Colliding dead stars unseal clues to universe

For the first time, scientists have detected gravitational waves - the ripples in space and time predicted by Albert Einstein - from the collision of two neutron stars about 130 million years ago.
An illustration showing the merging of two neutron stars. Aug 17's event set off sensors in space and on Earth, as well as produced a loud chirp in antennas designed to study ripples in the cosmic fabric.
An illustration showing the merging of two neutron stars. Aug 17's event set off sensors in space and on Earth, as well as produced a loud chirp in antennas designed to study ripples in the cosmic fabric.PHOTO: AGENCE FRANCE-PRESSE

Collision offers glimpse of process by which gold and silver were created

NEW YORK • Astronomers this week announced they had seen and heard a pair of dead stars collide, giving them their first glimpse of the violent process by which most of the gold and silver in the universe was created.

The collision, or kilonova, rattled the galaxy in which it happened 130 million light years from here in the southern constellation of Hydra, and sent fireworks across the universe.

The Aug 17 event set off sensors in space and on Earth, as well as produced a loud chirp in antennas designed to study ripples in the cosmic fabric. It sent astronomers stampeding to their telescopes, in hopes of answering one of the long-sought mysteries of the universe.

Such explosions, astronomers have long suspected, led to many of the heavier elements in the universe, including precious metals like gold, silver and uranium.

It happened when a pair of neutron stars, the shrunken dense cores of stars that have exploded and died, collided at nearly the speed of light. These stars are masses as great as the sun packed into a region the size of Manhattan brimming with magnetic and gravitational fields.

Studying the fireball from this explosion, astronomers have concluded that it had created a cloud of gold dust many times more massive than the Earth, confirming kilonovas as agents of ancient cosmic alchemy.

"For the first time, we have proof," said Northwestern University astronomer Vicky Kalogera.

"It's the greatest fireworks show in the universe," Dr David Reitze, executive director of the Laser Interferometer Gravitational-Wave Observatory (Ligo) said on Monday.

The key to the find was the detection of gravitational waves, emanating like ripples, vibrating the cosmic fabric, from the distant galaxy. It was a century ago that Albert Einstein predicted that space and time could shake like a bowl of jelly when massive things like black holes moved around.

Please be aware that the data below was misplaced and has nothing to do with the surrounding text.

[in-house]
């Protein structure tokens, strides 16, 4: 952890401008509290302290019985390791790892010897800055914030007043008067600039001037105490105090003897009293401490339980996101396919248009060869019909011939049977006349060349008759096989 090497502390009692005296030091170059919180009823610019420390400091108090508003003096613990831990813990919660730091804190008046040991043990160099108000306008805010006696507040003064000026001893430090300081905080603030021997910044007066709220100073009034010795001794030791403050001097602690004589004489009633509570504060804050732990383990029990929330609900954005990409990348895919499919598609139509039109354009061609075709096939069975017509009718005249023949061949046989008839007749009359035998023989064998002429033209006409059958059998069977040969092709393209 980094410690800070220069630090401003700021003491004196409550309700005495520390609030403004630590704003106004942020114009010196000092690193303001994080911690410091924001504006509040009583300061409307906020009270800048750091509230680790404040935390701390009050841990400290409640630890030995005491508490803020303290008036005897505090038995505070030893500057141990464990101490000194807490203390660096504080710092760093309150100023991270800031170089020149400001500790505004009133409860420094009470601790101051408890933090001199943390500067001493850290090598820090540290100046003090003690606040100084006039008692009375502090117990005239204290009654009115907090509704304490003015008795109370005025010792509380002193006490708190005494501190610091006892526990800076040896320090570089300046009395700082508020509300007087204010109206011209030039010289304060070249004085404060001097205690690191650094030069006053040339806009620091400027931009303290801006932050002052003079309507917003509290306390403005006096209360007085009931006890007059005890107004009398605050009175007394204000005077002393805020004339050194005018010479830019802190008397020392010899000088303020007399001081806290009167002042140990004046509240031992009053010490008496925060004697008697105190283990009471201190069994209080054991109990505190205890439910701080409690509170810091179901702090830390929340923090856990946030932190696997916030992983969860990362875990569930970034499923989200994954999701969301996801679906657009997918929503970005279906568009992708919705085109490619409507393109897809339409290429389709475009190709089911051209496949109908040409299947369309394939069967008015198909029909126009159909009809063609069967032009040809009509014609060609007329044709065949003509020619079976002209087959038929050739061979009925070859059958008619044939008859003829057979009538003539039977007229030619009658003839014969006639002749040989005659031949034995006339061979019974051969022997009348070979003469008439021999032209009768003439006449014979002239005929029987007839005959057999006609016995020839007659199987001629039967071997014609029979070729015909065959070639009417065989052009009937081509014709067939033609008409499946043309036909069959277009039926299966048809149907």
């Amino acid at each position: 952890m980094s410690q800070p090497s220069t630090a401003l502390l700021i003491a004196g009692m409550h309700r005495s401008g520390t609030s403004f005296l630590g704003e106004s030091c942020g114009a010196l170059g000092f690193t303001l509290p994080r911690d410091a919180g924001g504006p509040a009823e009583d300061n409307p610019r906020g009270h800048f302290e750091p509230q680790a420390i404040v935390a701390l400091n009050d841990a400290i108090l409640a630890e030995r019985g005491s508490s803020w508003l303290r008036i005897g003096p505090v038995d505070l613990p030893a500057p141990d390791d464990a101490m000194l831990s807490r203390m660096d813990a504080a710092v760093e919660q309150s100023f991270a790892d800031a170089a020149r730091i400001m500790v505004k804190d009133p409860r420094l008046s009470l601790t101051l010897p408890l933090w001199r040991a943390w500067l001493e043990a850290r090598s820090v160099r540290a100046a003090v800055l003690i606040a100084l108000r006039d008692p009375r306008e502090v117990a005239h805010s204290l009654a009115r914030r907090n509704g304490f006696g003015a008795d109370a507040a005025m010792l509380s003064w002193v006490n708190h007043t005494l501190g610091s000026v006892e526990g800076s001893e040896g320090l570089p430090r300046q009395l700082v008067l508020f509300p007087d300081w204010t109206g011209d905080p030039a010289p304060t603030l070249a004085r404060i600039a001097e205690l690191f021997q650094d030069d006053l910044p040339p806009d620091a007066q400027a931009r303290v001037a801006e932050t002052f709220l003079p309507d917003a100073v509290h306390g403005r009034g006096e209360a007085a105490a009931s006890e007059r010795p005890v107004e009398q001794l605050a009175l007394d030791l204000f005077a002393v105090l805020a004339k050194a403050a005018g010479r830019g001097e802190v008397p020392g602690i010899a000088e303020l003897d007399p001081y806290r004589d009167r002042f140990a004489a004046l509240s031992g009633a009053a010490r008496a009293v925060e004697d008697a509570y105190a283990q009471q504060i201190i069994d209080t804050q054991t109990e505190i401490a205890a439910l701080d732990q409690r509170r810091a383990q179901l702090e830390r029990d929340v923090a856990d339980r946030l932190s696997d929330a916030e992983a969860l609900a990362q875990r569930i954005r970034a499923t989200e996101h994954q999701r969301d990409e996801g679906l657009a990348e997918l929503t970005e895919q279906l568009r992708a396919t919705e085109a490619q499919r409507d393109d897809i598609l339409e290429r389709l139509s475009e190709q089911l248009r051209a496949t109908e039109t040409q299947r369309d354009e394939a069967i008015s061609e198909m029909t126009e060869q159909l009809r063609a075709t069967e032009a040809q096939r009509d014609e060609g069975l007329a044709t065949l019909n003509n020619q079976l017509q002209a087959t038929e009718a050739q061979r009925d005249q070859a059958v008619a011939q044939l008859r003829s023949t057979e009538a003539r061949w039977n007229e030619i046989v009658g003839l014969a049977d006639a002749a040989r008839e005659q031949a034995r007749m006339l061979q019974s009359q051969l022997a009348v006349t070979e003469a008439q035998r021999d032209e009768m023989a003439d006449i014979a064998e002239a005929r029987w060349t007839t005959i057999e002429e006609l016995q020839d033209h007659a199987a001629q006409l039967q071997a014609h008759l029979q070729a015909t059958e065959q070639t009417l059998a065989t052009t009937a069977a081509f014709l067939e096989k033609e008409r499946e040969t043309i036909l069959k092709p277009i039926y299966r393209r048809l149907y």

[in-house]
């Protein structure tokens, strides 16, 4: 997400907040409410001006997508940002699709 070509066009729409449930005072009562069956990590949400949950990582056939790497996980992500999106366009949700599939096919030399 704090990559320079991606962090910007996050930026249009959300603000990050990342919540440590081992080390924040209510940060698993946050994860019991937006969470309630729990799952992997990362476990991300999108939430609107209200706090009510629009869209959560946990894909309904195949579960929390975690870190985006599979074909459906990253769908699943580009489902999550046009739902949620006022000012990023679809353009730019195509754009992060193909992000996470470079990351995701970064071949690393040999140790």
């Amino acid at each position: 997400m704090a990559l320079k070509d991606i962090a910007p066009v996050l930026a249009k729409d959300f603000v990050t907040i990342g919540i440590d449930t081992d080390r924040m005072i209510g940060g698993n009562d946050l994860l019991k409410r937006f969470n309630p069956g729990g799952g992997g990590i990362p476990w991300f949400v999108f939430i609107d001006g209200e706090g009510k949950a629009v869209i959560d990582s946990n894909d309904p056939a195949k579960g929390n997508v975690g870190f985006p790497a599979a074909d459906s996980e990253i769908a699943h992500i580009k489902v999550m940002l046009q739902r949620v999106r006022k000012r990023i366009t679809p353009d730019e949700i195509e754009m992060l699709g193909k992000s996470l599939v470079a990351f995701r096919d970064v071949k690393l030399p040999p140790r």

But such waves were finally confirmed only last year, when Ligo recorded the sound of two giant black holes colliding, causing a sensation that eventually led this month to a Nobel Prize.

For the researchers, this is in some ways an even bigger bonanza than the original discovery. This is the first time they have discovered anything that regular astronomers could see and study.

All of Ligo's previous finds have involved colliding black holes, which are composed of empty tortured space-time - there is nothing for the eye or telescope to see.

But neutron stars are full of stuff - matter packed at the density of Mount Everest in a teaspoon. When they slam together, all kinds of things burst out: gamma rays, X-rays, radio waves.

The discovery filled a chink in the explanation of how the chemistry of the universe evolved from pure hydrogen and helium into today's diverse place. But one burning question is, what happened to the remnant of this collision?

According to the Ligo measurements, it was about as massive as 2.6 suns.

Scientists say for now they are unable to tell whether it collapsed straight into a black hole, formed a fat neutron star that hung around in this universe for a few seconds before vanishing, or remained as a neutron star.

Neutron stars are the densest form of stable matter known. Adding any more mass over a certain limit will cause one to collapse into a black hole, but nobody knows what that limit is. Future observations of more kilonovas could help physicists understand where the line of no return actually is.

NYTIMES

A version of this article appeared in the print edition of The Straits Times on October 18, 2017, with the headline 'Colliding dead stars unseal clues to universe'. Print Edition | Subscribe